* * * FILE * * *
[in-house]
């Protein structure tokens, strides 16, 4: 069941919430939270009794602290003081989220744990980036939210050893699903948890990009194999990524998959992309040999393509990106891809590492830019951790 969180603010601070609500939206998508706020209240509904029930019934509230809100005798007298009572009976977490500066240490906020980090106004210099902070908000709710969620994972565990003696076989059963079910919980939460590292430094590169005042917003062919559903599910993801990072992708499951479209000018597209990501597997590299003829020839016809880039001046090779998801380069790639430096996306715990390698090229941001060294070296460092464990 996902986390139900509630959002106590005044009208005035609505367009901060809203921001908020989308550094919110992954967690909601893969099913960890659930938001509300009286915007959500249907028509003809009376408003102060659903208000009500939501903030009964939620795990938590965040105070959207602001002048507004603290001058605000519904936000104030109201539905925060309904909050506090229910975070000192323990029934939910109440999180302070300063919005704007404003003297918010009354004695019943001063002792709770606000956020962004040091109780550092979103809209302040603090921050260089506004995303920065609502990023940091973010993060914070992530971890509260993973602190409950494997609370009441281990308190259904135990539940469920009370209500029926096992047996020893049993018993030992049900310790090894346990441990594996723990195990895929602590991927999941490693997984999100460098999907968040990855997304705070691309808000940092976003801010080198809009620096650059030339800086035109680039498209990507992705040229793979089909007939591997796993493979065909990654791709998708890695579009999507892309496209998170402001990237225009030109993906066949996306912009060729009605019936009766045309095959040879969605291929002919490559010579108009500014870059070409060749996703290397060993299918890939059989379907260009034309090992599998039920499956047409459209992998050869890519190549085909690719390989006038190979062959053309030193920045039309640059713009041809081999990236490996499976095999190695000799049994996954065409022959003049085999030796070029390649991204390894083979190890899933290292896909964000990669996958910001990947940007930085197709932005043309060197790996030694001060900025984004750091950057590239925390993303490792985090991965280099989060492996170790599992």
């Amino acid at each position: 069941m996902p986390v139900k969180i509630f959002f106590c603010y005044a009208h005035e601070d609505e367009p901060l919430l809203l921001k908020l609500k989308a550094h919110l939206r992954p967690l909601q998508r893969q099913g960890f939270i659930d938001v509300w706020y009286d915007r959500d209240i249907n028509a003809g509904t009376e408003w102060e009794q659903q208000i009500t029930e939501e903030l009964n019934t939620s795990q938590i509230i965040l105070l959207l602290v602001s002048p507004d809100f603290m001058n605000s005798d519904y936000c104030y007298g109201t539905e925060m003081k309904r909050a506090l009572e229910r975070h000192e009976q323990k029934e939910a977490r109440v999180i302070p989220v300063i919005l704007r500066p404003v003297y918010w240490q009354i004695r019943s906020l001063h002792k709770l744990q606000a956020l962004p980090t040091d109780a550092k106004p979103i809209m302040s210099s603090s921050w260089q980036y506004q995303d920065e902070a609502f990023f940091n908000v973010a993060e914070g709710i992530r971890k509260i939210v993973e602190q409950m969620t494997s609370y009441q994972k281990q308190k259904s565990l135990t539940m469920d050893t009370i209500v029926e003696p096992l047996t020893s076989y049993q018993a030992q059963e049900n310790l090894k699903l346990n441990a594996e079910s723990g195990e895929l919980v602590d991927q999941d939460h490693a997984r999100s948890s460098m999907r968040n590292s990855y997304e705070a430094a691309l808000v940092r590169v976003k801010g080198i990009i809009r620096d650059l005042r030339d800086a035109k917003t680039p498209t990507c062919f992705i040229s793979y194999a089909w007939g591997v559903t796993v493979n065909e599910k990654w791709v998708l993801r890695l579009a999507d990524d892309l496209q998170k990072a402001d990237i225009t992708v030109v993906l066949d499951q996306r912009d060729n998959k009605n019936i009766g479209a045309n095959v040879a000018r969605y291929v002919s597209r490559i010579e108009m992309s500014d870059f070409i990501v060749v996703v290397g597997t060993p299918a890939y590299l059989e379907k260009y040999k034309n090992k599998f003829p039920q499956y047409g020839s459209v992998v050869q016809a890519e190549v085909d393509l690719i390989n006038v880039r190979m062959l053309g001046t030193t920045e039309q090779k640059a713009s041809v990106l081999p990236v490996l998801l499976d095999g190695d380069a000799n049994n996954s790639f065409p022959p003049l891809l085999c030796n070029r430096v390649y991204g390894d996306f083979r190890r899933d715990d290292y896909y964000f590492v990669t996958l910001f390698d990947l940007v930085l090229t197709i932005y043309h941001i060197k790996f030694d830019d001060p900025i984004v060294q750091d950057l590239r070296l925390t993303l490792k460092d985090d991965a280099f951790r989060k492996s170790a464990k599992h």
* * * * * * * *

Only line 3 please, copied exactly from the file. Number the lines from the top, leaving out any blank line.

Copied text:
């Amino acid at each position: 069941m996902p986390v139900k969180i509630f959002f106590c603010y005044a009208h005035e601070d609505e367009p901060l919430l809203l921001k908020l609500k989308a550094h919110l939206r992954p967690l909601q998508r893969q099913g960890f939270i659930d938001v509300w706020y009286d915007r959500d209240i249907n028509a003809g509904t009376e408003w102060e009794q659903q208000i009500t029930e939501e903030l009964n019934t939620s795990q938590i509230i965040l105070l959207l602290v602001s002048p507004d809100f603290m001058n605000s005798d519904y936000c104030y007298g109201t539905e925060m003081k309904r909050a506090l009572e229910r975070h000192e009976q323990k029934e939910a977490r109440v999180i302070p989220v300063i919005l704007r500066p404003v003297y918010w240490q009354i004695r019943s906020l001063h002792k709770l744990q606000a956020l962004p980090t040091d109780a550092k106004p979103i809209m302040s210099s603090s921050w260089q980036y506004q995303d920065e902070a609502f990023f940091n908000v973010a993060e914070g709710i992530r971890k509260i939210v993973e602190q409950m969620t494997s609370y009441q994972k281990q308190k259904s565990l135990t539940m469920d050893t009370i209500v029926e003696p096992l047996t020893s076989y049993q018993a030992q059963e049900n310790l090894k699903l346990n441990a594996e079910s723990g195990e895929l919980v602590d991927q999941d939460h490693a997984r999100s948890s460098m999907r968040n590292s990855y997304e705070a430094a691309l808000v940092r590169v976003k801010g080198i990009i809009r620096d650059l005042r030339d800086a035109k917003t680039p498209t990507c062919f992705i040229s793979y194999a089909w007939g591997v559903t796993v493979n065909e599910k990654w791709v998708l993801r890695l579009a999507d990524d892309l496209q998170k990072a402001d990237i225009t992708v030109v993906l066949d499951q996306r912009d060729n998959k009605n019936i009766g479209a045309n095959v040879a000018r969605y291929v002919s597209r490559i010579e108009m992309s500014d870059f070409i990501v060749v996703v290397g597997t060993p299918a890939y590299l059989e379907k260009y040999k034309n090992k599998f003829p039920q499956y047409g020839s459209v992998v050869q016809a890519e190549v085909d393509l690719i390989n006038v880039r190979m062959l053309g001046t030193t920045e039309q090779k640059a713009s041809v990106l081999p990236v490996l998801l499976d095999g190695d380069a000799n049994n996954s790639f065409p022959p003049l891809l085999c030796n070029r430096v390649y991204g390894d996306f083979r190890r899933d715990d290292y896909y964000f590492v990669t996958l910001f390698d990947l940007v930085l090229t197709i932005y043309h941001i060197k790996f030694d830019d001060p900025i984004v060294q750091d950057l590239r070296l925390t993303l490792k460092d985090d991965a280099f951790r989060k492996s170790a464990k599992h």